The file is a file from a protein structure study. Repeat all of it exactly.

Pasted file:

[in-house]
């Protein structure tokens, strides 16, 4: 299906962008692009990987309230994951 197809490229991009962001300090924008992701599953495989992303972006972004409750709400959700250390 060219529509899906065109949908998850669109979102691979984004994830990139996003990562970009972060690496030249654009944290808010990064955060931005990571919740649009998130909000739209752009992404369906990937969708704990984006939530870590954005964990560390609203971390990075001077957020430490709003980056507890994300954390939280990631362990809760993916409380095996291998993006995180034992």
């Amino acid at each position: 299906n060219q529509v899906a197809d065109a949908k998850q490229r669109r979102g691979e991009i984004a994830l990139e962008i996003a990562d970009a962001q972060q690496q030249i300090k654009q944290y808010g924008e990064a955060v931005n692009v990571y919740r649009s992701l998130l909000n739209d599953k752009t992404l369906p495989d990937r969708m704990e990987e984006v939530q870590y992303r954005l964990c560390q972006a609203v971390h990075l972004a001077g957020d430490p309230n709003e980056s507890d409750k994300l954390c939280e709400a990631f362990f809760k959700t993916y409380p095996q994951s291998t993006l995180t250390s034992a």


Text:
[in-house]
């Protein structure tokens, strides 16, 4: 299906962008692009990987309230994951 197809490229991009962001300090924008992701599953495989992303972006972004409750709400959700250390 060219529509899906065109949908998850669109979102691979984004994830990139996003990562970009972060690496030249654009944290808010990064955060931005990571919740649009998130909000739209752009992404369906990937969708704990984006939530870590954005964990560390609203971390990075001077957020430490709003980056507890994300954390939280990631362990809760993916409380095996291998993006995180034992």
């Amino acid at each position: 299906n060219q529509v899906a197809d065109a949908k998850q490229r669109r979102g691979e991009i984004a994830l990139e962008i996003a990562d970009a962001q972060q690496q030249i300090k654009q944290y808010g924008e990064a955060v931005n692009v990571y919740r649009s992701l998130l909000n739209d599953k752009t992404l369906p495989d990937r969708m704990e990987e984006v939530q870590y992303r954005l964990c560390q972006a609203v971390h990075l972004a001077g957020d430490p309230n709003e980056s507890d409750k994300l954390c939280e709400a990631f362990f809760k959700t993916y409380p095996q994951s291998t993006l995180t250390s034992a």